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the web of life in southern Africa

Telophorus nigrifrons (Black-fronted bush-shrike) 

Swartoogboslaksman [Afrikaans]; Reichenow-bosklauwier [Dutch]; Gladiateur à front noir [French]; Schwarzstirn-buschwürger [German]; Picanço-de-testa-preta [Portuguese]

Life > Eukaryotes > Opisthokonta > Metazoa (animals) > Bilateria > Deuterostomia > Chordata > Craniata > Vertebrata (vertebrates)  > Gnathostomata (jawed vertebrates) > Teleostomi (teleost fish) > Osteichthyes (bony fish) > Class: Sarcopterygii (lobe-finned fish) > Stegocephalia (terrestrial vertebrates) > Tetrapoda (four-legged vertebrates) > Reptiliomorpha > Amniota > Reptilia (reptiles) > Romeriida > Diapsida > Archosauromorpha > Archosauria > Dinosauria (dinosaurs) > Saurischia > Theropoda (bipedal predatory dinosaurs) > Coelurosauria > Maniraptora > Aves (birds) > Order: Passeriformes > Family: Malaconotidae

Telophorus nigrifrons (Black-fronted bush-shrike)   

Black-fronted bush-shrike, Udzungwa Mountains National Park, Tanzania. [photo Louis Andre Hansen ©]


Distribution and habitat

Patchily distributed from Kenya and southern DRC through Tanzania to southern Africa. Here it is fairly common but extremely difficult to see, as it has much more shy and retiring then other bush-shrikes. It has small populations in the eastern Zimbabwe forests bordering on Mozambique, as well as in the north-eastern escarpment forests of the Limpopo Province and Mpumalalanga (Graskop, Woodbush, Mariepskop) and the eastern Southpansberg (Hangklip and Entabeni forests).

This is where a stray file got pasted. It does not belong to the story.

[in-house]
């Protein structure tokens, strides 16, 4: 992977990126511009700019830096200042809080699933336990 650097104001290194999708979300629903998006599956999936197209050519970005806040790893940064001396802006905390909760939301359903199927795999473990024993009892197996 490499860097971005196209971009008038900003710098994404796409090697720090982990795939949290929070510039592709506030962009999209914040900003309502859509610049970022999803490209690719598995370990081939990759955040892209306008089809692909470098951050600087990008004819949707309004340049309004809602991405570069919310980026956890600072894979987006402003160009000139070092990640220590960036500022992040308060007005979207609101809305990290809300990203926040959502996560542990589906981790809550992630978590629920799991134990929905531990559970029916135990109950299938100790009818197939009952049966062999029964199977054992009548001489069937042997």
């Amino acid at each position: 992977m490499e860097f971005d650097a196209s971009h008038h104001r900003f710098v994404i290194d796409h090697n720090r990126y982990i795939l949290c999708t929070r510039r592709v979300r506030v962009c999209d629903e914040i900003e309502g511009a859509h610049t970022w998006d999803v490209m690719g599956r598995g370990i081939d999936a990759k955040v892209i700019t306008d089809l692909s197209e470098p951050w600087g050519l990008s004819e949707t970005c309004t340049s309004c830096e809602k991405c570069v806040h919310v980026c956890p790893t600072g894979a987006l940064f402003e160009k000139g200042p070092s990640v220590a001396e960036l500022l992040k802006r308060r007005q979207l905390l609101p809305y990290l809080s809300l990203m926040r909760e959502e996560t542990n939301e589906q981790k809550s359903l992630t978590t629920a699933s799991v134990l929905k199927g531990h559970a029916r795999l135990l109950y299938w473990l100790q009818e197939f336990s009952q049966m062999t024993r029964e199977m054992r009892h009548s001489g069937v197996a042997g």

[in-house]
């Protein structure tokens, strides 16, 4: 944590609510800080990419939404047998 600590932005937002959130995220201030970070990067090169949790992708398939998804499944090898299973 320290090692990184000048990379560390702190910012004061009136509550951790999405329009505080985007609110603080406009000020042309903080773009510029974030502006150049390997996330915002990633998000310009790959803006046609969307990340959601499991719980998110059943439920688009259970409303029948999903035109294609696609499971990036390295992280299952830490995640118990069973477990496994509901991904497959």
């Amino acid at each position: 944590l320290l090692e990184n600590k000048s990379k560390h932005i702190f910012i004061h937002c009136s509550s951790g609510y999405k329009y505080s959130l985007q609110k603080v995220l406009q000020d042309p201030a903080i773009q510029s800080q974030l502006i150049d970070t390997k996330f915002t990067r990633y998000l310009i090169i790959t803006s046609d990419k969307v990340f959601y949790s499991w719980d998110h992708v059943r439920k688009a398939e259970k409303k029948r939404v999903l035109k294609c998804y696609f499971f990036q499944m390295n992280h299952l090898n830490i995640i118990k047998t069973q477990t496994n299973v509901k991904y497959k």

Distribution of Black-fronted bush-shrike in southern Africa, based on statistical smoothing of the records from first SA Bird Atlas Project (© Animal Demography unit, University of Cape Town; smoothing by Birgit Erni and Francesca Little). Colours range from dark blue (most common) through to yellow (least common). See here for the latest distribution from the SABAP2.  


It is insectivorous, working its way up the canopy of a tree, gleaning insects from its leaves and branches until eventually it flies to the base of another tree and repeats the process. It also joins mixed species foraging flocks, especially in winter. The following food items have been recorded in its diet:


  • Both sexes construct the nest, which is a scruffy, shallow saucer built of fine twigs and dried creeper tendrils and lined with old mans beard (Usnea).
  • Egg-laying season is from October-January.
  • It lays 2 eggs, which are probably incubated by both sexes.
  • Nothing much is known about the chicks development, other than that they are fed by their parents after fledging.


Not threatened.s


  • Hockey PAR, Dean WRJ and Ryan PG 2005. Roberts - Birds of southern Africa, VIIth ed. The Trustees of the John Voelcker Bird Book Fund, Cape Town.